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How do the commands top and ps calculate CPU utilization using the /proc/[$pid]/stat file? Also how do they obtain memory utilization information about the process?

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If you have two unrelated questions, post two questions. Don't combine them just because you had them at the same time. I've removed your second question. If you want to ask it, open a new question. –  cjm Apr 20 '11 at 18:01
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I'd recommend just reading the source for the procps package. It's pretty reasonable. I think the answer is in the file proc/sysinfo.c –  penguin359 Apr 20 '11 at 18:27
    
or more simply do a strace on the ps and top commands and find whereabouts of the files they look at, besides it is a implementation of procfs on Linux. The many parameters like VSZ or RSS are not properly calculated. I would suggest to look at pmap -[dx] command for more process specific memory usage. –  Nikhil Mulley Dec 4 '11 at 12:32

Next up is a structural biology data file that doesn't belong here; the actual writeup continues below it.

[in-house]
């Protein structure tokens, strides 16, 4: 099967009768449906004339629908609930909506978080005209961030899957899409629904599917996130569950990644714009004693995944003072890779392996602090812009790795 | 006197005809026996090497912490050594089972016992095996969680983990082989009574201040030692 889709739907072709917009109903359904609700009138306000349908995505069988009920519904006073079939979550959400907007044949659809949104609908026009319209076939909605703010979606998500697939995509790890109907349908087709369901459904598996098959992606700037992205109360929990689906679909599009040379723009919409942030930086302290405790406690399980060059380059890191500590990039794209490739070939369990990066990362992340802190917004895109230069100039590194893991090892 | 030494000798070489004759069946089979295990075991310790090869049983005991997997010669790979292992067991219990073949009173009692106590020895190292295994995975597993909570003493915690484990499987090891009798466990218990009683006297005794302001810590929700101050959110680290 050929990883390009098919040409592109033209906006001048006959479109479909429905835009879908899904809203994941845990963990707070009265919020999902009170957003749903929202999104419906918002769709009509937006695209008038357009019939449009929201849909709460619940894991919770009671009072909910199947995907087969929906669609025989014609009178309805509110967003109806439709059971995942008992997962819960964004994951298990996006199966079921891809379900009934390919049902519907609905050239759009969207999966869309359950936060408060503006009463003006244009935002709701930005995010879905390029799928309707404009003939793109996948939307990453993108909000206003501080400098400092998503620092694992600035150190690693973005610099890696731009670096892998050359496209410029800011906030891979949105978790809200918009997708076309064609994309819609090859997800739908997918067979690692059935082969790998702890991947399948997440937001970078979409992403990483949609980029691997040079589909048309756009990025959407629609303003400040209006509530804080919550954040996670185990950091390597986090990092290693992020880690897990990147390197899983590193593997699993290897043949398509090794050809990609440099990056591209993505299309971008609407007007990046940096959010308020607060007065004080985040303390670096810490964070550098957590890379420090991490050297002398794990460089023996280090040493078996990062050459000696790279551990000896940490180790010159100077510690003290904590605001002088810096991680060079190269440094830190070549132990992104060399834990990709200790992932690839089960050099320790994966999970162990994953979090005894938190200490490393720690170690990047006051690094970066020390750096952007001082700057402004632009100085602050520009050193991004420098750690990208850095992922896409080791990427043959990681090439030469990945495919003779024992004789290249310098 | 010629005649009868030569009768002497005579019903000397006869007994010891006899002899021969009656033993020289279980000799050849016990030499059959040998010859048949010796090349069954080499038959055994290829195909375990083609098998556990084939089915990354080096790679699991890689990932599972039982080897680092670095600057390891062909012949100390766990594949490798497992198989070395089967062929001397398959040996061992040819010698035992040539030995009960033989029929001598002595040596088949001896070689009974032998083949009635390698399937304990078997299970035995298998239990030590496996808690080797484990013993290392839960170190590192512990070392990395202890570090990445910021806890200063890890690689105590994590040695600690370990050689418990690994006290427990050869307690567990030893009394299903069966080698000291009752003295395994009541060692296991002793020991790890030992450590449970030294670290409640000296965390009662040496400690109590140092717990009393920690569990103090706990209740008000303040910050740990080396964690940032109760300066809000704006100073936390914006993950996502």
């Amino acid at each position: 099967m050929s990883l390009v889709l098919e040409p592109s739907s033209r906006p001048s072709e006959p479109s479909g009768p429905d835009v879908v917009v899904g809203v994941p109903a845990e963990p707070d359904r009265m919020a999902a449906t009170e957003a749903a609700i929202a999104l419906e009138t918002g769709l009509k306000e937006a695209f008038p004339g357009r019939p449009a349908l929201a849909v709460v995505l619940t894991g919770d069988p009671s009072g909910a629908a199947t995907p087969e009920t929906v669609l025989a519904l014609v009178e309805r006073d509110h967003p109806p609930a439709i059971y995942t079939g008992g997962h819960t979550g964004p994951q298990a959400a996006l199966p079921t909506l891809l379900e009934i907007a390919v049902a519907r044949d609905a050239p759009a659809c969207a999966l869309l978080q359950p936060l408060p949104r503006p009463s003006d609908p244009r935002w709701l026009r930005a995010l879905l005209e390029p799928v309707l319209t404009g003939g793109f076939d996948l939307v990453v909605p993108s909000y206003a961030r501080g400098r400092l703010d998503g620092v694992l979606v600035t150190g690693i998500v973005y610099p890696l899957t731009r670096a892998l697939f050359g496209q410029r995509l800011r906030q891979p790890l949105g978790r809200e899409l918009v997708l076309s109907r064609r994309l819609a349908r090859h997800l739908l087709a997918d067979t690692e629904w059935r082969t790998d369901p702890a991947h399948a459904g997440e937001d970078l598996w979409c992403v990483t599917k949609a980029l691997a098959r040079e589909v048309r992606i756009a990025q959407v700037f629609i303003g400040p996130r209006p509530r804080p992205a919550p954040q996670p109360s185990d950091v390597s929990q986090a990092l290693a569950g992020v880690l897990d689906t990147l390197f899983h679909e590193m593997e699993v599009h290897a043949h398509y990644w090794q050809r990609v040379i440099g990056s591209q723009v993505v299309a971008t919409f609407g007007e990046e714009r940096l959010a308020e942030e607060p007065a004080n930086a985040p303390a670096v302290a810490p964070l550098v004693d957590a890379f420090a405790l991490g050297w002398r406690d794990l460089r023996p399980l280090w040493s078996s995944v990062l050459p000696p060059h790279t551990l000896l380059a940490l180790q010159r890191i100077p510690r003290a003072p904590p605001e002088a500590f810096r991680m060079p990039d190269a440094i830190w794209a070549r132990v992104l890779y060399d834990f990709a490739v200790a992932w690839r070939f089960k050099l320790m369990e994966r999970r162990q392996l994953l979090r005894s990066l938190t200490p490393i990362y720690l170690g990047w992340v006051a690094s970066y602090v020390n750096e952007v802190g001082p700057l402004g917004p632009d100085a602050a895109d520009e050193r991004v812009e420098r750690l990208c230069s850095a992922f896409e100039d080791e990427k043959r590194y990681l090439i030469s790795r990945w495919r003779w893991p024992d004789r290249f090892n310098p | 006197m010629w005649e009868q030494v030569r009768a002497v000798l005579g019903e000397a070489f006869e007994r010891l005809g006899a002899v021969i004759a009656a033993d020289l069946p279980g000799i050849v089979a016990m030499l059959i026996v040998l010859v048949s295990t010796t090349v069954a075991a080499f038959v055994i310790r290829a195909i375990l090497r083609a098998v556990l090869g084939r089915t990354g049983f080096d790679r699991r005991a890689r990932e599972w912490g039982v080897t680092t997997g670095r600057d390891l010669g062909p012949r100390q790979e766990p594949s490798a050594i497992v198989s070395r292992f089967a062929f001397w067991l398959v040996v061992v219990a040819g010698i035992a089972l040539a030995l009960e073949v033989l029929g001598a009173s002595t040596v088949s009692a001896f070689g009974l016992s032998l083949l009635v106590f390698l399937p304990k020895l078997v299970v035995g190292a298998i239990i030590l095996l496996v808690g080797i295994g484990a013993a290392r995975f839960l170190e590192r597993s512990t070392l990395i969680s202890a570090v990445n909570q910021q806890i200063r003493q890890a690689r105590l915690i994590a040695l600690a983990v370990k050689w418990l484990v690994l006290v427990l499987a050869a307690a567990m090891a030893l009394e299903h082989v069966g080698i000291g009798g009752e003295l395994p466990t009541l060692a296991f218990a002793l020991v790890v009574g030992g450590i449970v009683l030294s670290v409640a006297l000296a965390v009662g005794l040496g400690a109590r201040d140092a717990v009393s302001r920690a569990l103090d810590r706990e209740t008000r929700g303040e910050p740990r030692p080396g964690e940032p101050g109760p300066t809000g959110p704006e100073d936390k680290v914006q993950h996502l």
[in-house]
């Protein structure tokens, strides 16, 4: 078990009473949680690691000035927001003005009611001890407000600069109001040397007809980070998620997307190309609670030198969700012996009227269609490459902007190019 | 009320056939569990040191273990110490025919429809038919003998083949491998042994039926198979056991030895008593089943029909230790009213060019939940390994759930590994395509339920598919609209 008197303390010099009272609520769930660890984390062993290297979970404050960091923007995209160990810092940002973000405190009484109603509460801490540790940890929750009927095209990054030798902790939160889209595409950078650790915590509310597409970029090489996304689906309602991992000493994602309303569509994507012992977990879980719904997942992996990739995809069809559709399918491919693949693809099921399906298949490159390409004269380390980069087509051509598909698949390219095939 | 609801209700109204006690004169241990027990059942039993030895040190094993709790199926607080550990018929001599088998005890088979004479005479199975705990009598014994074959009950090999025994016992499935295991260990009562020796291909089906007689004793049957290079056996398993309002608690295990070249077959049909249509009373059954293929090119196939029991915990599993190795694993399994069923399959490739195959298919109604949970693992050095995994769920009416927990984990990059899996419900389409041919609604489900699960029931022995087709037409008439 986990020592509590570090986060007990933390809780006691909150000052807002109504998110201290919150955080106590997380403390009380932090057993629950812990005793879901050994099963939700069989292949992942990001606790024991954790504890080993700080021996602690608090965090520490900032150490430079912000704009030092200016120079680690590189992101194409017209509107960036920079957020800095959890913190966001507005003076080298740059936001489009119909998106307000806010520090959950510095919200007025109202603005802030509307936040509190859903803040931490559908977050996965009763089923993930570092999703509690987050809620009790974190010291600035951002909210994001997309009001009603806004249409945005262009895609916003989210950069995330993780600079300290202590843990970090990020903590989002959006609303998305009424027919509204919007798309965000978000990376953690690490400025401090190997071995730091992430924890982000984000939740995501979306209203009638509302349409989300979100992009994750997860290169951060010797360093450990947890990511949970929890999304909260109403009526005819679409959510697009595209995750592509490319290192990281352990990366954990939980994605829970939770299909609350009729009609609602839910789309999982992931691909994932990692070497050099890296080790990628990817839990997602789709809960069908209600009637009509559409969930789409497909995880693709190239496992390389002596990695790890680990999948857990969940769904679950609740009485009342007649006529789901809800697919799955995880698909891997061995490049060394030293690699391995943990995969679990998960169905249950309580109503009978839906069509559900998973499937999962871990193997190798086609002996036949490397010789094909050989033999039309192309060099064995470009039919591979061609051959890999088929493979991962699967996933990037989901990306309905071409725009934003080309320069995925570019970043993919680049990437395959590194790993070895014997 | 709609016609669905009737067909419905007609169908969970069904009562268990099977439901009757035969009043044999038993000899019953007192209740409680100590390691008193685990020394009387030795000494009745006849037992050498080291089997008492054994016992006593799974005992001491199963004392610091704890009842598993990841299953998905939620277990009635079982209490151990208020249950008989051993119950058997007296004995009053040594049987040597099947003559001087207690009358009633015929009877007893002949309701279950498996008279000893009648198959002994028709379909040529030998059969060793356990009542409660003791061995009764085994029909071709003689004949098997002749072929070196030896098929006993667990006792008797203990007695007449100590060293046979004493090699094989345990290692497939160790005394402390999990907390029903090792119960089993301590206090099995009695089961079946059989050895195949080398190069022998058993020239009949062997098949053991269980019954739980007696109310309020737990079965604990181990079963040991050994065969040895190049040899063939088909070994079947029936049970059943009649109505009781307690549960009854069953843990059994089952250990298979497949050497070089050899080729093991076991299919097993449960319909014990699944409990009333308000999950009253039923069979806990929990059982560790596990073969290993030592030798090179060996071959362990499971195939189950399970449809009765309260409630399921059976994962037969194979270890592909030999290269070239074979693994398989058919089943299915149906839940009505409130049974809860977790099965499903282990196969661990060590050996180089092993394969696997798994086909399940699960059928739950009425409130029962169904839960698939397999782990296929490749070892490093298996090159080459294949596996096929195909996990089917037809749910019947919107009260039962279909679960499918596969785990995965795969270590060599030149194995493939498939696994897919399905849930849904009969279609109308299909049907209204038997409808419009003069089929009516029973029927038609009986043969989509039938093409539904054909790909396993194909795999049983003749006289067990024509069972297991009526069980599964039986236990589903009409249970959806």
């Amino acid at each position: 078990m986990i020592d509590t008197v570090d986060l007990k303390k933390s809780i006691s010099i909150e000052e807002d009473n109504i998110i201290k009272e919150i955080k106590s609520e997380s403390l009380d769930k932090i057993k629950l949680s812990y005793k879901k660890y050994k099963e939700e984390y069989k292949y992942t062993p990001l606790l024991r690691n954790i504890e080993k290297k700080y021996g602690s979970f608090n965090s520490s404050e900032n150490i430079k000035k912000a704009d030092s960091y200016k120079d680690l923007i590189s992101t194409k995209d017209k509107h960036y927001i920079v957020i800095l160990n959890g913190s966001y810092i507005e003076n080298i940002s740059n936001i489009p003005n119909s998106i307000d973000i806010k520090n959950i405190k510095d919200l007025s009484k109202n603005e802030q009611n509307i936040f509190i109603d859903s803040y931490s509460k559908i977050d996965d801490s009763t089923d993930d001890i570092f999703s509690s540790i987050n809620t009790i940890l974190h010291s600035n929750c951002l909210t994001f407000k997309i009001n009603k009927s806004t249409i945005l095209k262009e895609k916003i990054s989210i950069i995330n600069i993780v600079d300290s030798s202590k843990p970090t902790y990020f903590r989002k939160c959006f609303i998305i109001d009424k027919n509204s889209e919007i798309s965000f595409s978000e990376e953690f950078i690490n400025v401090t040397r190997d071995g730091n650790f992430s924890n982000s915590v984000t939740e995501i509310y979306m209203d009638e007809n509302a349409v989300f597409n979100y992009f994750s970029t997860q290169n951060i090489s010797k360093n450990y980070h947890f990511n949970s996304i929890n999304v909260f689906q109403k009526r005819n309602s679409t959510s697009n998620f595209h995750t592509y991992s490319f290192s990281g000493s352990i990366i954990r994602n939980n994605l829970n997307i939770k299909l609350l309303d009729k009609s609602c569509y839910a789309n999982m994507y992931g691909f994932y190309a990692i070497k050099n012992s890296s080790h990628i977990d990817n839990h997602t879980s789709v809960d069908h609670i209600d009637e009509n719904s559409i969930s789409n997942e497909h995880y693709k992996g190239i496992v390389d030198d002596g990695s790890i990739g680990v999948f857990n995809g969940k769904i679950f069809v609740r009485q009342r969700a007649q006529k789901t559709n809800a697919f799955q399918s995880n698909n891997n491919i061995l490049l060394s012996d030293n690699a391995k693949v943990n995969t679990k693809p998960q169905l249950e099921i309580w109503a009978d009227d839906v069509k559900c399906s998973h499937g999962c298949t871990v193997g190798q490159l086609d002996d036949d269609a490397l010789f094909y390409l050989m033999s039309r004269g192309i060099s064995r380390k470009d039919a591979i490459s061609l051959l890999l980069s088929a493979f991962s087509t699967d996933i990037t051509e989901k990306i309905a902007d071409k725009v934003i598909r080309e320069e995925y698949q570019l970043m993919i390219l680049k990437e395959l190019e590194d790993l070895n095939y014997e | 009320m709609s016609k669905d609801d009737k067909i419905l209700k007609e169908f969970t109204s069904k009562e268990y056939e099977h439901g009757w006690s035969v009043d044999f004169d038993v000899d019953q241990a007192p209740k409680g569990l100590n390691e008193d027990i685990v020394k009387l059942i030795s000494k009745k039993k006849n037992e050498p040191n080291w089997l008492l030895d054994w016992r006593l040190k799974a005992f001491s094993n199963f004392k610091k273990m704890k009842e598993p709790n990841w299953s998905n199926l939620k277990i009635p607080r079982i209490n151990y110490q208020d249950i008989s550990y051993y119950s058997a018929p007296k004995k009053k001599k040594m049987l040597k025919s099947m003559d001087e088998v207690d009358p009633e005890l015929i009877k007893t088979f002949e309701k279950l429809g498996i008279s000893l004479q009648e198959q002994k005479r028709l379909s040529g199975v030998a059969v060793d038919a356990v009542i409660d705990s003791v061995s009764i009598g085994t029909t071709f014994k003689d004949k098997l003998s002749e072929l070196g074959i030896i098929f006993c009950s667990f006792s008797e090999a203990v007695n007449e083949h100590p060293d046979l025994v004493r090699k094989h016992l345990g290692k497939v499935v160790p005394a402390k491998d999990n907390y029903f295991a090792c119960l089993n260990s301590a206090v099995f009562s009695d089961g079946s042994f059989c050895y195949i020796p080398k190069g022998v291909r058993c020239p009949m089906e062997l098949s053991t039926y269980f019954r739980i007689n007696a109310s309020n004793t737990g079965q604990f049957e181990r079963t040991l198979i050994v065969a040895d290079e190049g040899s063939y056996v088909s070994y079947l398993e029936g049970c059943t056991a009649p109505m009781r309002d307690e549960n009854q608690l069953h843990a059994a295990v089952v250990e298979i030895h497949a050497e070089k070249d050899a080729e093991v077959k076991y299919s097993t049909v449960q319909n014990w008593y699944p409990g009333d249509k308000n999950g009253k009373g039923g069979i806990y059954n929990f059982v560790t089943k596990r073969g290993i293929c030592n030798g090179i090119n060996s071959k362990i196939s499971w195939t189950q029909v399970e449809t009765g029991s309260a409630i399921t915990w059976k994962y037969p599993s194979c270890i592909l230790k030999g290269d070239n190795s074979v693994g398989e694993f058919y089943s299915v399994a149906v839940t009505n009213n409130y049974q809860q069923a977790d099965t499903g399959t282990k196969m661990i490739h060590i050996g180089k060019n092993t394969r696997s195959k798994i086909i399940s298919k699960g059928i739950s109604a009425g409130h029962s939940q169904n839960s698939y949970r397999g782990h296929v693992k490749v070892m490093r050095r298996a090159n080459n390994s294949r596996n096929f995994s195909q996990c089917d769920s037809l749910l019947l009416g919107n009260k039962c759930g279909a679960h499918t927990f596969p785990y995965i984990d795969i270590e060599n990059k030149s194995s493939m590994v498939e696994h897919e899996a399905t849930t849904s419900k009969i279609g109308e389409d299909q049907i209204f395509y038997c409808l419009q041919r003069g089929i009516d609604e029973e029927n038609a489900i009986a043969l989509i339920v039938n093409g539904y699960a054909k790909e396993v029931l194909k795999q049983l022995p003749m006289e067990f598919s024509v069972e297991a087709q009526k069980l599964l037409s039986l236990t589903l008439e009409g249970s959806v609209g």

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2 Answers 2

Here's how I would do "just reading the source for the procps package"

What package(s) is/are ps and top in?

dpkg -S top| grep '/top$'
dpkg -S ps|grep '/ps$'

I have apt-src installed, do you?

dpkg -S apt-src

Look at the versions of procps and apt-src

dpkg -l procps apt-src

Get the source for the procps package

apt-src install procps

See what we got:

ls -ld procps*

cd into procps-3.2.8 (or whatever version you downloaded) and look at the Makefile, and all files named with UPPER CASE, like README*, INSTALL, etc, and then read *.h and *.c, and consider executing make.

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